Supply is the quantity of a resource that firms, labourers, financial providers or other economic agents are willing and able to provide directly to the marketplace or to another agent in the market place.
Supply can be in time, raw materials, currency, or any other scarce of valuable object that can be supplied to another agent in the market place. Supply is often fairly abstract.
For instance, in the case of time, supply is not directly transferred from one agent to another, but one agent may provide some other resource in exchange for the first spending time creating something.
Elasticity of supply¶
In economics, elasticity of supply refers to the change in supply as a result of change in the goods price. The law of supply says that there is a direct relationship between price and quantity supplied.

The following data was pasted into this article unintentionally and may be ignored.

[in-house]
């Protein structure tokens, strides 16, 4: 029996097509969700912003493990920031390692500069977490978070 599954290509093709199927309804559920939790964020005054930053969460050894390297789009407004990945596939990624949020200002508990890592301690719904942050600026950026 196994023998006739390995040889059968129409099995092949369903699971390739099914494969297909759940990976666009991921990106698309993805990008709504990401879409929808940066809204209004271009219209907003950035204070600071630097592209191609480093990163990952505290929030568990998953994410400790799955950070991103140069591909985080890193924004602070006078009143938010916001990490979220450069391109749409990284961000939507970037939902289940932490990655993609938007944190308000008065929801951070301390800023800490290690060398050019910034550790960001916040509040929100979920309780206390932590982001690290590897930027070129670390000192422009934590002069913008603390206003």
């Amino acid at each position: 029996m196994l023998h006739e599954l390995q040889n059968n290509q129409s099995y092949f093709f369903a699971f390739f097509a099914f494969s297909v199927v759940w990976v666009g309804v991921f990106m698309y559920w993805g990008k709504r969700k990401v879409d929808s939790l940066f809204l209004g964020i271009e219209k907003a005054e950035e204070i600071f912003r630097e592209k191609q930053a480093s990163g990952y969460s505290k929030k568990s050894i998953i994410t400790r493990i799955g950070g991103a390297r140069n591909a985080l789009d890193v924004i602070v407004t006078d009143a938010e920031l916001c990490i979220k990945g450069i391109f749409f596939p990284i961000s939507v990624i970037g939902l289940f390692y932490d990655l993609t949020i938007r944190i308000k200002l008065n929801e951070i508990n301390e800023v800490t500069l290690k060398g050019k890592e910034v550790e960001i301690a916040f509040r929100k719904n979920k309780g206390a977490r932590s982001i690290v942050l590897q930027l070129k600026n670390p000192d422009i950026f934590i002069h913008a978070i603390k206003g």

When price of goods increases, the quantity of goods producers make will also increase. This is because the increase in price gives an incentive for producers to produce more in-order to make more profit.
Supply is elastic if there are large changes in supply for a small change in price. For example, supply of software is elastic because since it costs little to create and distribute copies of software.
If the supply changes little with a change in price, then the supply is considered inelastic. For instance, supply of land is generally inelastic.